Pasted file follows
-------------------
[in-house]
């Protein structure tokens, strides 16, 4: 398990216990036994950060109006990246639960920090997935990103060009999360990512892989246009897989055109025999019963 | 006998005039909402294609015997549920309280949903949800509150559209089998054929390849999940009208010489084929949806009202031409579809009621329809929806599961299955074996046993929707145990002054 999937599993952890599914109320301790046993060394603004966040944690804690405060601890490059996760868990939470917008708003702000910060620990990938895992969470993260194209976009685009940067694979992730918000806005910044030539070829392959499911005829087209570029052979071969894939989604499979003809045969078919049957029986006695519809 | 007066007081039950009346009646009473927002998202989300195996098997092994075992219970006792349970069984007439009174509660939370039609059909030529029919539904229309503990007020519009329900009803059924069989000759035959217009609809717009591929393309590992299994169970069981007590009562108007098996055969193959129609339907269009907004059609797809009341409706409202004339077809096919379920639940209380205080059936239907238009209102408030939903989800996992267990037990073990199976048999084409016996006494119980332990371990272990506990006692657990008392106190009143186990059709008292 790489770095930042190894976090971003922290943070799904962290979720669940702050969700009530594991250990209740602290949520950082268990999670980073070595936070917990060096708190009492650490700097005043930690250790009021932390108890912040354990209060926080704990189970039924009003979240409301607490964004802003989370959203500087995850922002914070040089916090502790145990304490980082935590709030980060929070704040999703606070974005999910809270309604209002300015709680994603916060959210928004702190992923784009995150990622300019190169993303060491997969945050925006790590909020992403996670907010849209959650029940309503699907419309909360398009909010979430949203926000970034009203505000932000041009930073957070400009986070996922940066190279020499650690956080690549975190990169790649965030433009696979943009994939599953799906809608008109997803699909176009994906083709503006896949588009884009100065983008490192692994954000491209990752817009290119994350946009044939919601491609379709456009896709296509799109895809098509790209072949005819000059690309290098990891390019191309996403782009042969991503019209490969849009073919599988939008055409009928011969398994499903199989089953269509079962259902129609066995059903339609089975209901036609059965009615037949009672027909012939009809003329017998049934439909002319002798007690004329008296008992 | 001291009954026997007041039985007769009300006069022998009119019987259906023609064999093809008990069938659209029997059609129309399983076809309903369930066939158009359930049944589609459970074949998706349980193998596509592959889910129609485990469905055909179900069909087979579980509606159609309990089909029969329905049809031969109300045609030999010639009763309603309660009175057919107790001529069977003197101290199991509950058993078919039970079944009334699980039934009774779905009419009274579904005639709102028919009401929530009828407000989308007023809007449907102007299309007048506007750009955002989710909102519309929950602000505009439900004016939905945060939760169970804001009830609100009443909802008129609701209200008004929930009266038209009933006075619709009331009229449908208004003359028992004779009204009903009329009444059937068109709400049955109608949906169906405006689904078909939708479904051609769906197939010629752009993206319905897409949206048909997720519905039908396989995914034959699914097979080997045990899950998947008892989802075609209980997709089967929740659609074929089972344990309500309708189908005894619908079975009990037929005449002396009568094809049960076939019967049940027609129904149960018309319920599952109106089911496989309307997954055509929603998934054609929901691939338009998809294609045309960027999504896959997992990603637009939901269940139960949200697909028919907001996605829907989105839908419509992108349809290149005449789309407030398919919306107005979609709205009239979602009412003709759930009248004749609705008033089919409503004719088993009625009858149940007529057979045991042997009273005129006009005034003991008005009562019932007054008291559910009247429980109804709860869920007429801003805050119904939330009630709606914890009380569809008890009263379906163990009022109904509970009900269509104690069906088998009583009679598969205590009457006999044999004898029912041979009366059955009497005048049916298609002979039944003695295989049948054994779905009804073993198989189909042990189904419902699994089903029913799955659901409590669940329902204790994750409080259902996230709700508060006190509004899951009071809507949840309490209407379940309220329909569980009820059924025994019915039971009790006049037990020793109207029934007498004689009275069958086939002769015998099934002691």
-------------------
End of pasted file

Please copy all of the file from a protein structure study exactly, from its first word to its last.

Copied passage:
[in-house]
């Protein structure tokens, strides 16, 4: 398990216990036994950060109006990246639960920090997935990103060009999360990512892989246009897989055109025999019963 | 006998005039909402294609015997549920309280949903949800509150559209089998054929390849999940009208010489084929949806009202031409579809009621329809929806599961299955074996046993929707145990002054 999937599993952890599914109320301790046993060394603004966040944690804690405060601890490059996760868990939470917008708003702000910060620990990938895992969470993260194209976009685009940067694979992730918000806005910044030539070829392959499911005829087209570029052979071969894939989604499979003809045969078919049957029986006695519809 | 007066007081039950009346009646009473927002998202989300195996098997092994075992219970006792349970069984007439009174509660939370039609059909030529029919539904229309503990007020519009329900009803059924069989000759035959217009609809717009591929393309590992299994169970069981007590009562108007098996055969193959129609339907269009907004059609797809009341409706409202004339077809096919379920639940209380205080059936239907238009209102408030939903989800996992267990037990073990199976048999084409016996006494119980332990371990272990506990006692657990008392106190009143186990059709008292 790489770095930042190894976090971003922290943070799904962290979720669940702050969700009530594991250990209740602290949520950082268990999670980073070595936070917990060096708190009492650490700097005043930690250790009021932390108890912040354990209060926080704990189970039924009003979240409301607490964004802003989370959203500087995850922002914070040089916090502790145990304490980082935590709030980060929070704040999703606070974005999910809270309604209002300015709680994603916060959210928004702190992923784009995150990622300019190169993303060491997969945050925006790590909020992403996670907010849209959650029940309503699907419309909360398009909010979430949203926000970034009203505000932000041009930073957070400009986070996922940066190279020499650690956080690549975190990169790649965030433009696979943009994939599953799906809608008109997803699909176009994906083709503006896949588009884009100065983008490192692994954000491209990752817009290119994350946009044939919601491609379709456009896709296509799109895809098509790209072949005819000059690309290098990891390019191309996403782009042969991503019209490969849009073919599988939008055409009928011969398994499903199989089953269509079962259902129609066995059903339609089975209901036609059965009615037949009672027909012939009809003329017998049934439909002319002798007690004329008296008992 | 001291009954026997007041039985007769009300006069022998009119019987259906023609064999093809008990069938659209029997059609129309399983076809309903369930066939158009359930049944589609459970074949998706349980193998596509592959889910129609485990469905055909179900069909087979579980509606159609309990089909029969329905049809031969109300045609030999010639009763309603309660009175057919107790001529069977003197101290199991509950058993078919039970079944009334699980039934009774779905009419009274579904005639709102028919009401929530009828407000989308007023809007449907102007299309007048506007750009955002989710909102519309929950602000505009439900004016939905945060939760169970804001009830609100009443909802008129609701209200008004929930009266038209009933006075619709009331009229449908208004003359028992004779009204009903009329009444059937068109709400049955109608949906169906405006689904078909939708479904051609769906197939010629752009993206319905897409949206048909997720519905039908396989995914034959699914097979080997045990899950998947008892989802075609209980997709089967929740659609074929089972344990309500309708189908005894619908079975009990037929005449002396009568094809049960076939019967049940027609129904149960018309319920599952109106089911496989309307997954055509929603998934054609929901691939338009998809294609045309960027999504896959997992990603637009939901269940139960949200697909028919907001996605829907989105839908419509992108349809290149005449789309407030398919919306107005979609709205009239979602009412003709759930009248004749609705008033089919409503004719088993009625009858149940007529057979045991042997009273005129006009005034003991008005009562019932007054008291559910009247429980109804709860869920007429801003805050119904939330009630709606914890009380569809008890009263379906163990009022109904509970009900269509104690069906088998009583009679598969205590009457006999044999004898029912041979009366059955009497005048049916298609002979039944003695295989049948054994779905009804073993198989189909042990189904419902699994089903029913799955659901409590669940329902204790994750409080259902996230709700508060006190509004899951009071809507949840309490209407379940309220329909569980009820059924025994019915039971009790006049037990020793109207029934007498004689009275069958086939002769015998099934002691």